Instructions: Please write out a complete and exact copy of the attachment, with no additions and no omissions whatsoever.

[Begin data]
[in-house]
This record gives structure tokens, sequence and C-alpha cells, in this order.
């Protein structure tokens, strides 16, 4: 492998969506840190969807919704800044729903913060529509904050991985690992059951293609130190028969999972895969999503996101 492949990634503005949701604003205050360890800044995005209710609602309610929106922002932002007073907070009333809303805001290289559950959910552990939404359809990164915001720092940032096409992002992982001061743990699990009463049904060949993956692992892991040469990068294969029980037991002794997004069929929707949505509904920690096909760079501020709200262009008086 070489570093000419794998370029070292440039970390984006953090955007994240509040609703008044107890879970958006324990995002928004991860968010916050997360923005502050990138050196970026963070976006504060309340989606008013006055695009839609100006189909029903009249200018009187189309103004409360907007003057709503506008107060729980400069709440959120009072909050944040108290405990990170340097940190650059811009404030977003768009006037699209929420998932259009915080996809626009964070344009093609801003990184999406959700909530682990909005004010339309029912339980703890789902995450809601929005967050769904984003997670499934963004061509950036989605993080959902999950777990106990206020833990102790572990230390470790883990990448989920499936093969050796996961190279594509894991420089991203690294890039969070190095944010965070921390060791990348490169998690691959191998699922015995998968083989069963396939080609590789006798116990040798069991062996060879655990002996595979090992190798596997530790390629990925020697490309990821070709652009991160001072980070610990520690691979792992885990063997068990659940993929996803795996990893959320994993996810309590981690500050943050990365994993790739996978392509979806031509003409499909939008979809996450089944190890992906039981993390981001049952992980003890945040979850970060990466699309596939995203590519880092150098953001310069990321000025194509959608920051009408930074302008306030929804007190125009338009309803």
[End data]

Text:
[in-house]
This record gives structure tokens, sequence and C-alpha cells, in this order.
């Protein structure tokens, strides 16, 4: 492998969506840190969807919704800044729903913060529509904050991985690992059951293609130190028969999972895969999503996101 492949990634503005949701604003205050360890800044995005209710609602309610929106922002932002007073907070009333809303805001290289559950959910552990939404359809990164915001720092940032096409992002992982001061743990699990009463049904060949993956692992892991040469990068294969029980037991002794997004069929929707949505509904920690096909760079501020709200262009008086 070489570093000419794998370029070292440039970390984006953090955007994240509040609703008044107890879970958006324990995002928004991860968010916050997360923005502050990138050196970026963070976006504060309340989606008013006055695009839609100006189909029903009249200018009187189309103004409360907007003057709503506008107060729980400069709440959120009072909050944040108290405990990170340097940190650059811009404030977003768009006037699209929420998932259009915080996809626009964070344009093609801003990184999406959700909530682990909005004010339309029912339980703890789902995450809601929005967050769904984003997670499934963004061509950036989605993080959902999950777990106990206020833990102790572990230390470790883990990448989920499936093969050796996961190279594509894991420089991203690294890039969070190095944010965070921390060791990348490169998690691959191998699922015995998968083989069963396939080609590789006798116990040798069991062996060879655990002996595979090992190798596997530790390629990925020697490309990821070709652009991160001072980070610990520690691979792992885990063997068990659940993929996803795996990893959320994993996810309590981690500050943050990365994993790739996978392509979806031509003409499909939008979809996450089944190890992906039981993390981001049952992980003890945040979850970060990466699309596939995203590519880092150098953001310069990321000025194509959608920051009408930074302008306030929804007190125009338009309803």